Creating the future

  • City Bayswater
  • Country Australia
  • Website
    Windows and doors working of straight and arc element, Drilling - Milling panel
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In a modest factory in the Melbourne suburb of Bayswater, partners Tim Gibney and Robert Nestig are busy building a future. Together they are Timber Imagineering and their clever name describes what the Company is all about.

Timber Imagineering designs and fabricates timber structures using sustainable engineered wood products. Their success is based on a unique set of skills, partnered with their new Biesse 5-axis Rover A machine and intuitive bSolid software.
Tim and Rob are both structural engineers and have designed many timber structures. Fifteen years ago these structures would be sent to builders who would overprice them because they didn’t really understand what they were building or it was too challenging. It was time to start fabricating themselves and Timber Imagineering was created ten years ago. Initially the fabrication was done manually but increasing orders soon led to the purchase of a used Biesse CNC machining centre. Before Timber Imagineering, Tim lectured to design students at Swinburne University and invited Dan Jepson, a Danish timber engineer to speak about large European timber structures. Dan was involved in the design of structural elements for the Lillehammer Winter Olympic ice skating venue known as Vikingskipet (The Viking Ship). He commented that the entire production of laminated timber production in Australia was less than a small mill would produce in Denmark. Tim’s eyes were opened to the possibilities of timber design in construction. Here then was the perfect opportunity to develop a niche market. The bread and butter for Timber Imagineering is their patented ProRafter system and this produces a steady cash flow. It’s an engineered wood product combining plywood and LVL to form “C” section beams. They don’t compete with the cutthroat gang-nail truss companies; they do the work others can’t like the heavier architectural trusses. ProRafter is 20% of the business and 2-3 days machining keeps their staff working for up to two weeks, leaving plenty of time for new and often unusual projects. Tim and Rob promote different systems and shapes that architects might be interested in.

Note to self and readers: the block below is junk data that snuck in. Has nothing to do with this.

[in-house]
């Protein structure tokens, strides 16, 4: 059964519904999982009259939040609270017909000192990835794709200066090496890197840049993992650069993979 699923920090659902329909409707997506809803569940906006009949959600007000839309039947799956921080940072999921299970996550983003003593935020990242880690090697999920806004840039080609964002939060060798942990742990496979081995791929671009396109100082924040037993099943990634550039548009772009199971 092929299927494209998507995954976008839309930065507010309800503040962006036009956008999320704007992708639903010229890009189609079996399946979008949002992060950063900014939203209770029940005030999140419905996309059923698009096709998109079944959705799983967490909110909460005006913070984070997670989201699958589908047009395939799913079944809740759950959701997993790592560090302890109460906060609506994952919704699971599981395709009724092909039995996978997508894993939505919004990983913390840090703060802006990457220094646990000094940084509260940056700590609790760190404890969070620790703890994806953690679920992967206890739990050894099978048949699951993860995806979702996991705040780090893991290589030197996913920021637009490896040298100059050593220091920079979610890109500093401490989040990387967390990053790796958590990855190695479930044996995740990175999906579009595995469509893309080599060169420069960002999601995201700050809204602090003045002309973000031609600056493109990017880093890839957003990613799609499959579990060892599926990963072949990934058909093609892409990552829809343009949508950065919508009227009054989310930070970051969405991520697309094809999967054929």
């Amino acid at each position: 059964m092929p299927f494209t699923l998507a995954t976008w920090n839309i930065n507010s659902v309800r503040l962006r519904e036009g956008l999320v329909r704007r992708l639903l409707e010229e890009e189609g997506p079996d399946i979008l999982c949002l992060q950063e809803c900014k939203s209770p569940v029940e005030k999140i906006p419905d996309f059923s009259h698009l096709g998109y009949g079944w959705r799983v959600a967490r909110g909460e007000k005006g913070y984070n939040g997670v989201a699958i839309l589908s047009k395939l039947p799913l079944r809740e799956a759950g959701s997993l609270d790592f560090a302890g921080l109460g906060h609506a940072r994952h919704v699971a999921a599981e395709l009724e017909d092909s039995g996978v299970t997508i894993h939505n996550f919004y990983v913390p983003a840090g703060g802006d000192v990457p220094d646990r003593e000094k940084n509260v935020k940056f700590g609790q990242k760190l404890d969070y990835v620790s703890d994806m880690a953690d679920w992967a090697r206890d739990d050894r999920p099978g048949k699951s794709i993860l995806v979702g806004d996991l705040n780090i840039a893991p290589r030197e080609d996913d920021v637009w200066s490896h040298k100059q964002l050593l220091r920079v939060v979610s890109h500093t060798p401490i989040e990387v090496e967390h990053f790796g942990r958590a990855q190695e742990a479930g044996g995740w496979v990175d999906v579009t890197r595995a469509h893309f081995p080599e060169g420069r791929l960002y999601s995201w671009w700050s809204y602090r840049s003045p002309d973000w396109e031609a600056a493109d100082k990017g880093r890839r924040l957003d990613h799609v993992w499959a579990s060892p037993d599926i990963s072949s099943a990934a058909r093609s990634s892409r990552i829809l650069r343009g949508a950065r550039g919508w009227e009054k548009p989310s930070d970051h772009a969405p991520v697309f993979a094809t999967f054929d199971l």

We love to challenge the machine and the Biesse has lived up to every task we’ve thrown at it.

Robert Nestig, one of the company owner